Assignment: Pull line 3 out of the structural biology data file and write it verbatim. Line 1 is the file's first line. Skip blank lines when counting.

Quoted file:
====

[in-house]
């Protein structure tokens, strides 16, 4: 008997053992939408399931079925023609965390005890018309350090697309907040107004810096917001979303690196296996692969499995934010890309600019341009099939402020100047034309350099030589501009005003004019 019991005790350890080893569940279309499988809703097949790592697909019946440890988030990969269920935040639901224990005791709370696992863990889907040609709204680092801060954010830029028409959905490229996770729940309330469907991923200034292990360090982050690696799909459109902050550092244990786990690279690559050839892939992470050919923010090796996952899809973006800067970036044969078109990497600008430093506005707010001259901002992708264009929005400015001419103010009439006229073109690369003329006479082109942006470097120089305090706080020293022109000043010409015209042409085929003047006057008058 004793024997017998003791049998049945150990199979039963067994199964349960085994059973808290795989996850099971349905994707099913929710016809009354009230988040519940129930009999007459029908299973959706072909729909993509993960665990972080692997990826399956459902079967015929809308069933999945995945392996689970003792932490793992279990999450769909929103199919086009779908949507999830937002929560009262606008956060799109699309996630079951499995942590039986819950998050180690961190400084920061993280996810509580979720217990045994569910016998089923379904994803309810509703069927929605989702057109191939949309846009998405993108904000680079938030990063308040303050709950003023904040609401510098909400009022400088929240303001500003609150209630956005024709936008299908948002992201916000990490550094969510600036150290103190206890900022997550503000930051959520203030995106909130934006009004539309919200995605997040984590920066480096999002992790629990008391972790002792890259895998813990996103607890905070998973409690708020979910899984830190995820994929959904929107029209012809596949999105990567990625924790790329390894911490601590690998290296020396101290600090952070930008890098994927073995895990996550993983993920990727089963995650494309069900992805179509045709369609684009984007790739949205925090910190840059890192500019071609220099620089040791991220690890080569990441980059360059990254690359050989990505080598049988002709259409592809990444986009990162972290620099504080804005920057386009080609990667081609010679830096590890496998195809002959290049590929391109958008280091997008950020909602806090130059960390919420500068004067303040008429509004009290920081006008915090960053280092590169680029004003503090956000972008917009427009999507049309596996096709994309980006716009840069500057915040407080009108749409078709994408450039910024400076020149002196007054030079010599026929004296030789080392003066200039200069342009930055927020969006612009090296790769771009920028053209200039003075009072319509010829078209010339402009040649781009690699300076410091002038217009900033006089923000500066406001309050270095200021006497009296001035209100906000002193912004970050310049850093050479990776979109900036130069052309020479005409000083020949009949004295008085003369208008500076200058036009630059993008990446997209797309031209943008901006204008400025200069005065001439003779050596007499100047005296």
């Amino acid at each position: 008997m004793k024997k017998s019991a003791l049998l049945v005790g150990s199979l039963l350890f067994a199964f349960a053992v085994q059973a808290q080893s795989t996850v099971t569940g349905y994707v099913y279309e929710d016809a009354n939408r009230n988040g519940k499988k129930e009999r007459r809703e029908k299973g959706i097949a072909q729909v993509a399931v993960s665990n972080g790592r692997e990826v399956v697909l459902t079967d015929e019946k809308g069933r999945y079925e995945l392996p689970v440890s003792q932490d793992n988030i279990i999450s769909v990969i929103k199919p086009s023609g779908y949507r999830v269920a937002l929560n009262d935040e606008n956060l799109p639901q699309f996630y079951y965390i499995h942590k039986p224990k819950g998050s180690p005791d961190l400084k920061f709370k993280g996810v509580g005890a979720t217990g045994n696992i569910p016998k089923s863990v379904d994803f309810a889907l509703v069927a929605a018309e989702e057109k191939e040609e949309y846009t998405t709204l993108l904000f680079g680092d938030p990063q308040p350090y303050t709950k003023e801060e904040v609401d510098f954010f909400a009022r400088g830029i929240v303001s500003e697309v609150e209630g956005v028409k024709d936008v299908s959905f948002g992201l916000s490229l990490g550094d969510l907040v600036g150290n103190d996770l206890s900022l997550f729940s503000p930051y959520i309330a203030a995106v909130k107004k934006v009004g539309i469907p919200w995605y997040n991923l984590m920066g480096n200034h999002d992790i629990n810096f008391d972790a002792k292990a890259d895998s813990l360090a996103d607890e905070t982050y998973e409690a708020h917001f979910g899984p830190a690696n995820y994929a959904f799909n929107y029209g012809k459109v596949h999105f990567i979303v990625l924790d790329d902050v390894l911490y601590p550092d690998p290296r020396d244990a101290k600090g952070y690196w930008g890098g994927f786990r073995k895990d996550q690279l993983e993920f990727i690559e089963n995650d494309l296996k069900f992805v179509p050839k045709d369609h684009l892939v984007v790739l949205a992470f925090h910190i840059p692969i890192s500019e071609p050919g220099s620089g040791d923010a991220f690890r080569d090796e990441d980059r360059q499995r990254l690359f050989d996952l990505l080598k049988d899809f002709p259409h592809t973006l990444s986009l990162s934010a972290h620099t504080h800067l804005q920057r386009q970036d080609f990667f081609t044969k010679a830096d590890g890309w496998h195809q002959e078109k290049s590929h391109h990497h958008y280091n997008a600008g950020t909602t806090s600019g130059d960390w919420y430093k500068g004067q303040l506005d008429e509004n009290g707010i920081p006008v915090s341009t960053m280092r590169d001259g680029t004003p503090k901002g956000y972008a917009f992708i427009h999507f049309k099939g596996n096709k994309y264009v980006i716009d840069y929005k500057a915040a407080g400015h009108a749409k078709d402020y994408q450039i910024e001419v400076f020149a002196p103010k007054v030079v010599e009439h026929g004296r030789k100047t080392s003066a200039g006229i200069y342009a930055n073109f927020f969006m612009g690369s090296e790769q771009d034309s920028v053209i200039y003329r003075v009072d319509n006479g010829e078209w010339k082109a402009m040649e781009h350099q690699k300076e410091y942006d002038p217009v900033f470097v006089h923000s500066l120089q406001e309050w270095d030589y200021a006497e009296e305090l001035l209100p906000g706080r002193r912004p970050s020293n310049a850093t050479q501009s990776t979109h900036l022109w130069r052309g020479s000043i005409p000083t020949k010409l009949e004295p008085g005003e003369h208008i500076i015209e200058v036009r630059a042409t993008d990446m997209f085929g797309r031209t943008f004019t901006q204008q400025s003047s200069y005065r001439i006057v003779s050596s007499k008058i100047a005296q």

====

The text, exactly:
């Amino acid at each position: 008997m004793k024997k017998s019991a003791l049998l049945v005790g150990s199979l039963l350890f067994a199964f349960a053992v085994q059973a808290q080893s795989t996850v099971t569940g349905y994707v099913y279309e929710d016809a009354n939408r009230n988040g519940k499988k129930e009999r007459r809703e029908k299973g959706i097949a072909q729909v993509a399931v993960s665990n972080g790592r692997e990826v399956v697909l459902t079967d015929e019946k809308g069933r999945y079925e995945l392996p689970v440890s003792q932490d793992n988030i279990i999450s769909v990969i929103k199919p086009s023609g779908y949507r999830v269920a937002l929560n009262d935040e606008n956060l799109p639901q699309f996630y079951y965390i499995h942590k039986p224990k819950g998050s180690p005791d961190l400084k920061f709370k993280g996810v509580g005890a979720t217990g045994n696992i569910p016998k089923s863990v379904d994803f309810a889907l509703v069927a929605a018309e989702e057109k191939e040609e949309y846009t998405t709204l993108l904000f680079g680092d938030p990063q308040p350090y303050t709950k003023e801060e904040v609401d510098f954010f909400a009022r400088g830029i929240v303001s500003e697309v609150e209630g956005v028409k024709d936008v299908s959905f948002g992201l916000s490229l990490g550094d969510l907040v600036g150290n103190d996770l206890s900022l997550f729940s503000p930051y959520i309330a203030a995106v909130k107004k934006v009004g539309i469907p919200w995605y997040n991923l984590m920066g480096n200034h999002d992790i629990n810096f008391d972790a002792k292990a890259d895998s813990l360090a996103d607890e905070t982050y998973e409690a708020h917001f979910g899984p830190a690696n995820y994929a959904f799909n929107y029209g012809k459109v596949h999105f990567i979303v990625l924790d790329d902050v390894l911490y601590p550092d690998p290296r020396d244990a101290k600090g952070y690196w930008g890098g994927f786990r073995k895990d996550q690279l993983e993920f990727i690559e089963n995650d494309l296996k069900f992805v179509p050839k045709d369609h684009l892939v984007v790739l949205a992470f925090h910190i840059p692969i890192s500019e071609p050919g220099s620089g040791d923010a991220f690890r080569d090796e990441d980059r360059q499995r990254l690359f050989d996952l990505l080598k049988d899809f002709p259409h592809t973006l990444s986009l990162s934010a972290h620099t504080h800067l804005q920057r386009q970036d080609f990667f081609t044969k010679a830096d590890g890309w496998h195809q002959e078109k290049s590929h391109h990497h958008y280091n997008a600008g950020t909602t806090s600019g130059d960390w919420y430093k500068g004067q303040l506005d008429e509004n009290g707010i920081p006008v915090s341009t960053m280092r590169d001259g680029t004003p503090k901002g956000y972008a917009f992708i427009h999507f049309k099939g596996n096709k994309y264009v980006i716009d840069y929005k500057a915040a407080g400015h009108a749409k078709d402020y994408q450039i910024e001419v400076f020149a002196p103010k007054v030079v010599e009439h026929g004296r030789k100047t080392s003066a200039g006229i200069y342009a930055n073109f927020f969006m612009g690369s090296e790769q771009d034309s920028v053209i200039y003329r003075v009072d319509n006479g010829e078209w010339k082109a402009m040649e781009h350099q690699k300076e410091y942006d002038p217009v900033f470097v006089h923000s500066l120089q406001e309050w270095d030589y200021a006497e009296e305090l001035l209100p906000g706080r002193r912004p970050s020293n310049a850093t050479q501009s990776t979109h900036l022109w130069r052309g020479s000043i005409p000083t020949k010409l009949e004295p008085g005003e003369h208008i500076i015209e200058v036009r630059a042409t993008d990446m997209f085929g797309r031209t943008f004019t901006q204008q400025s003047s200069y005065r001439i006057v003779s050596s007499k008058i100047a005296q």